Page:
The question of how to store extra roof shingles may be a common one for homeowners. This is because storing extra roofing shingles can lead to an increased risk of damages. While you should avoid placing them in direct sunlight and storing them on flat surfaces, there are some guidelines you can follow when storing them. You should also avoid storing them near vulnerable areas of the roof and in freezing temperatures. Listed below are some suggestions for proper storage of your shingles.
Avoid storing asphalt shingles in direct sunlight
If you have extra roof shingles lying around, don’t store them in direct sunlight. High temperatures can melt the asphalt on the shingles, and this can cause them to stick together, increasing the risk of damage during installation. Direct sunlight also increases the brittleness of the shingles, making them more likely to break. The best way to store extra roof shingles is to store them in a cool, dry place under cover.
Although asphalt shingles are resistant to direct summer sun, you should not store them in direct sunlight before installing them. Direct sunlight will cause the sealant to break down and make it harder to separate them from bundles. Stacking them too high on a pallet will also cause dents. Also, double-stacked pallets will weaken the shingles over time. To avoid this problem, store them in a cool place until they are needed.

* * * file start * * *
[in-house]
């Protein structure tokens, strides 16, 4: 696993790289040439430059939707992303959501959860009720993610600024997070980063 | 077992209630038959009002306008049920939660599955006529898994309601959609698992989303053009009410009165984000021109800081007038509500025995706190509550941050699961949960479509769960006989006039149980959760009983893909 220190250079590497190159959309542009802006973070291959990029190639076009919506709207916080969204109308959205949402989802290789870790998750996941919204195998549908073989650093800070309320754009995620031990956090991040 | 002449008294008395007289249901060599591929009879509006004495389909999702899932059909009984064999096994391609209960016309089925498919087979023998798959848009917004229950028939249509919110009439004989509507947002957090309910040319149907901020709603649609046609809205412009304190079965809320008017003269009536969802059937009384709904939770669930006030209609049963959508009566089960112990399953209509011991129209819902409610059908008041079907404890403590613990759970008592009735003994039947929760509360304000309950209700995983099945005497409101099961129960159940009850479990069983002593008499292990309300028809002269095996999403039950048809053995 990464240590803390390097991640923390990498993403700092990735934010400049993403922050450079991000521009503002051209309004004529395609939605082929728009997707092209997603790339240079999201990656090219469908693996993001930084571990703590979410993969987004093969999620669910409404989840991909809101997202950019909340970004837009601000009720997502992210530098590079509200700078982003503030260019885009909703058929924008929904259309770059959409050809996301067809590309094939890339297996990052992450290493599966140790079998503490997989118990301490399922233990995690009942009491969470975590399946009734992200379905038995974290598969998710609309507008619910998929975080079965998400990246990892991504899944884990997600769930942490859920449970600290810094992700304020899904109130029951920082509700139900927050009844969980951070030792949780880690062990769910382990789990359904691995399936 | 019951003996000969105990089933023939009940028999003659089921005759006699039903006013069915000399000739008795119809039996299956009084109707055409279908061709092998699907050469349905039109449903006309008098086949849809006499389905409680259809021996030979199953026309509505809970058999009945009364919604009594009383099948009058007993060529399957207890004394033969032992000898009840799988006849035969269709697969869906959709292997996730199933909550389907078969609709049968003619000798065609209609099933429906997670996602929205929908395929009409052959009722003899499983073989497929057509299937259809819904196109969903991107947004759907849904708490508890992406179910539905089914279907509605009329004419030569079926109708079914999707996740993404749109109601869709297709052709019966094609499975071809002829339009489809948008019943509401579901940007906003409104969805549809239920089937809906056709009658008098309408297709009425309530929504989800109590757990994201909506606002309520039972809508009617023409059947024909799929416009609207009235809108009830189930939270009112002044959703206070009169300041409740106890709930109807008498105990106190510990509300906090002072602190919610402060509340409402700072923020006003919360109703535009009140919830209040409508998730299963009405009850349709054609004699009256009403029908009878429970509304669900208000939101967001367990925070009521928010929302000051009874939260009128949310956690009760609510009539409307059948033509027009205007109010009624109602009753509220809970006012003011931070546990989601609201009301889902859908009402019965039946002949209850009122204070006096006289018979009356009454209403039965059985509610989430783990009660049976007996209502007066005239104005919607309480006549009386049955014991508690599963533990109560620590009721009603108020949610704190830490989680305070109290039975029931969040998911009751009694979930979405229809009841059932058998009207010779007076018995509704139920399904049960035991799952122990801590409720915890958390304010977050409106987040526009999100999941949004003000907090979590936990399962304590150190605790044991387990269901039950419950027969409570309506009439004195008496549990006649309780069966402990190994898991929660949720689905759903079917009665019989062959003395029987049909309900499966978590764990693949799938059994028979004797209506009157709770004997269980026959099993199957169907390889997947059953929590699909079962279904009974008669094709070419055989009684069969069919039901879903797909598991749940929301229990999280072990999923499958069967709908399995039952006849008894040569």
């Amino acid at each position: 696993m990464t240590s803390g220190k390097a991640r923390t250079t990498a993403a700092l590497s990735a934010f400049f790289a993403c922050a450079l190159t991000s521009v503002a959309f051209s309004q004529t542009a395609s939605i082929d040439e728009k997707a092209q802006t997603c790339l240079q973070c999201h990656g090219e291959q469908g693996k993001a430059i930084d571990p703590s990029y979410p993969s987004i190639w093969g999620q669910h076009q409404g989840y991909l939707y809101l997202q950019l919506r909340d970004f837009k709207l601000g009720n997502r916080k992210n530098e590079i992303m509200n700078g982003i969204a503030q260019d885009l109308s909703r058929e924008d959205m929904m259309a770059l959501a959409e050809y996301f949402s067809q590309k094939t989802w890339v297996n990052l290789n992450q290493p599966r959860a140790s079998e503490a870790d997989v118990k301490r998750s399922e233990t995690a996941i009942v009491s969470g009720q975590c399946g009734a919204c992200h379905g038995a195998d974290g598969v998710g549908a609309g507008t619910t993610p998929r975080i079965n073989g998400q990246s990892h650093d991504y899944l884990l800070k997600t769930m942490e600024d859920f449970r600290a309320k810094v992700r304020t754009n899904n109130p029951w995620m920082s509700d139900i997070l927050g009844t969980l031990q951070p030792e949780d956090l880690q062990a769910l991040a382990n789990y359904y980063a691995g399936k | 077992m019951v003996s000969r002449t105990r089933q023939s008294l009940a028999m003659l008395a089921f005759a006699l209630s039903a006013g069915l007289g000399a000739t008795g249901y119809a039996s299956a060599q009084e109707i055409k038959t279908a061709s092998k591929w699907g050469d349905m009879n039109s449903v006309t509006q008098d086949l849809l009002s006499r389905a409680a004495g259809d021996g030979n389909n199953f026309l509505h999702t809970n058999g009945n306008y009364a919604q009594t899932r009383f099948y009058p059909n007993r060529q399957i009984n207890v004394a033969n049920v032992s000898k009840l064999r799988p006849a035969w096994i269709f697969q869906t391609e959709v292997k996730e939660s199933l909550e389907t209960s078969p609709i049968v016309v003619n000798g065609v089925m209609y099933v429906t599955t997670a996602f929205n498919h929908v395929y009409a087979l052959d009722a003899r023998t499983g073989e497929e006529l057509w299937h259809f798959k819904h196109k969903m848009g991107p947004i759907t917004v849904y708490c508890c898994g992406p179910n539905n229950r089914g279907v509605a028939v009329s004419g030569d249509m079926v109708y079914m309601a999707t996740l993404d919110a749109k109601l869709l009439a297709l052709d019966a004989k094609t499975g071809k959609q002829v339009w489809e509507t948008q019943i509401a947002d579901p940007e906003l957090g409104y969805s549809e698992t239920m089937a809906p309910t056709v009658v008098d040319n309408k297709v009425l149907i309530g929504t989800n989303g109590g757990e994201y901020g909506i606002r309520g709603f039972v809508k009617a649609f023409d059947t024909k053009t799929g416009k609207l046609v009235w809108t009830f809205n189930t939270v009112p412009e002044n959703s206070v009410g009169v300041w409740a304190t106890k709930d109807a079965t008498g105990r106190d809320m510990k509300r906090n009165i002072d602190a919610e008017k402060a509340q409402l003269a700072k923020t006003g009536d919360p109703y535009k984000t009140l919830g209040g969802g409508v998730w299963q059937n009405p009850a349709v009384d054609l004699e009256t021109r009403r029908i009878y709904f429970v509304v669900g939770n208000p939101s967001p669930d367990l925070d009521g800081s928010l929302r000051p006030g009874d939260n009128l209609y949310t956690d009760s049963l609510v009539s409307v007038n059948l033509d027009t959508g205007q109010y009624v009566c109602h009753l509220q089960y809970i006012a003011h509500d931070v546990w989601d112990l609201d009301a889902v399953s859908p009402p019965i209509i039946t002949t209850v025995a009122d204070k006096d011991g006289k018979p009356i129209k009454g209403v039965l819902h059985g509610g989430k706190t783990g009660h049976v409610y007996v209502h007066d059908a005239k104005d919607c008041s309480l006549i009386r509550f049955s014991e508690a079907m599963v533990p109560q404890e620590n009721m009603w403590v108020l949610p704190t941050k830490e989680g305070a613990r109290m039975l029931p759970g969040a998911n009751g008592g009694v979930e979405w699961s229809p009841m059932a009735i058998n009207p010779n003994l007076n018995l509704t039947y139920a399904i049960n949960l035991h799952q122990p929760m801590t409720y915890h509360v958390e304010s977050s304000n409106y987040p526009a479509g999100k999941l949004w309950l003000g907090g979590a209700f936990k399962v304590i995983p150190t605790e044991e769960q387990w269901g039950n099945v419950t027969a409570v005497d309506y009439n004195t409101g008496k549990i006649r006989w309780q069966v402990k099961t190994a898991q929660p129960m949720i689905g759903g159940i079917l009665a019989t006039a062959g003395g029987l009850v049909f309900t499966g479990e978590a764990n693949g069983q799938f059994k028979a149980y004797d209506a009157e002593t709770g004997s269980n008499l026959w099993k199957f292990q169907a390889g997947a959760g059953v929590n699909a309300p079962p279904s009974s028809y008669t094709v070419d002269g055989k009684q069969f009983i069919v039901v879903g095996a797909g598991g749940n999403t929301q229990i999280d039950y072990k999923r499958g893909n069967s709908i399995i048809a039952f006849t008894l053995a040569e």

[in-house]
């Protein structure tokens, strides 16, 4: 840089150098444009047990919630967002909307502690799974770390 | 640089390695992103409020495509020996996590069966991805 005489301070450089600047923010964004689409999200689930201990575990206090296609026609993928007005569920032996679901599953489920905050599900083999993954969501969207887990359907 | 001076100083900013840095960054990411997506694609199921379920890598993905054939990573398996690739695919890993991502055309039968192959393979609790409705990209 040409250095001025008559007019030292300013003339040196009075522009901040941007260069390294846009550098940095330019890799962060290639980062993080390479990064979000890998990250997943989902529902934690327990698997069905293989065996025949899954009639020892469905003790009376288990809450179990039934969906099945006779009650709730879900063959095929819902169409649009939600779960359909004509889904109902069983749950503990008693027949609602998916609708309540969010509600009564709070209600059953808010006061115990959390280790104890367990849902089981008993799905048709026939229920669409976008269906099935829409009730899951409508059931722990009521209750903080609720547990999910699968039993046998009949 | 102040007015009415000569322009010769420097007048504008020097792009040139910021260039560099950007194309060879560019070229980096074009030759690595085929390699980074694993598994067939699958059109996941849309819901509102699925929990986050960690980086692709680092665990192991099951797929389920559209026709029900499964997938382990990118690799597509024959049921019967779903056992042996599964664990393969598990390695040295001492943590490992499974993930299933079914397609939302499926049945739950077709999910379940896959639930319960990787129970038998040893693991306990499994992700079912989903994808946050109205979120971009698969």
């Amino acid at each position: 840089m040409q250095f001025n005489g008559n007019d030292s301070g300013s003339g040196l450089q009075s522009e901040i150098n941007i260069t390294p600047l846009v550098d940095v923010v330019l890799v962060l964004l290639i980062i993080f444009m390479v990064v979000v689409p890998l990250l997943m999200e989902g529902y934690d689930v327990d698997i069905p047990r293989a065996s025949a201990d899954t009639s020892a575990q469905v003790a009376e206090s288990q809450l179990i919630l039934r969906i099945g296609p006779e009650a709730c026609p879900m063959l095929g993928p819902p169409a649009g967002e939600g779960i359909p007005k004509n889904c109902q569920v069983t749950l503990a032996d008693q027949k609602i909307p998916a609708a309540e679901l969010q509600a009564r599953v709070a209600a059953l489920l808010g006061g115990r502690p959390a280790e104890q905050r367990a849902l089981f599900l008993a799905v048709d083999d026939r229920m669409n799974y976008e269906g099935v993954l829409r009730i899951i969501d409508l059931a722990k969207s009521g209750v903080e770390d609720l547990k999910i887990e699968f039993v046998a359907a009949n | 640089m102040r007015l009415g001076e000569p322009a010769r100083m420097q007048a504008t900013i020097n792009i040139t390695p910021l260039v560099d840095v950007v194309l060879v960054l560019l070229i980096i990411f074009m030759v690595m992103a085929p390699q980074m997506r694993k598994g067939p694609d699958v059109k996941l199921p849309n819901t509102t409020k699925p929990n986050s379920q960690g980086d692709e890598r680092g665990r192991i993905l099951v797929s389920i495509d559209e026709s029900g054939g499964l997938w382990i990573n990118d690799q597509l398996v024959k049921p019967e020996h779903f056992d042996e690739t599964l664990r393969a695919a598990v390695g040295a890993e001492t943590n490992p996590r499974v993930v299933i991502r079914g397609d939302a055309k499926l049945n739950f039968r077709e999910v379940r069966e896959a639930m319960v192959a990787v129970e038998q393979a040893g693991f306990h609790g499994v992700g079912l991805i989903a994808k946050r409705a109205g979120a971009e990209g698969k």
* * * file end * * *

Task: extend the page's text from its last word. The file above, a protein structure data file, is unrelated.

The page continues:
In mild Mediterranean climates, storing extra roof shingles indoors is not a problem. If you live in a warm area, however, it’s a good idea to store your shingles indoors all year round. During the hot summer months, heat can degrade the asphalt in the shingles, which can result in broken shingles. Cold temperatures can also weaken the adhesive strips on shingles.
Another thing to remember is that asphalt shingles are not waterproof. They rely on the slope of the roof to shed water, and if left out in the rain, they may void the manufacturer’s warranty and fail prematurely. Exposed bundles of asphalt shingles can be the main cause of early wear on an asphalt shingle roof. Here are a couple of photos showing how this happens.
Avoid storing shingles near vulnerable areas of the roof
It is vital to store extra roof shingles away from the roof’s vulnerable areas, such as chimneys, vents and eavestroughs. During hot weather, shingles can become more pliable and easily deform when stacked too high. To prevent damage, store shingles in a cool, dry area in stacks no higher than four feet high. You can use racks or bins to support upper pallets. Remember to rotate them regularly to avoid damaging them.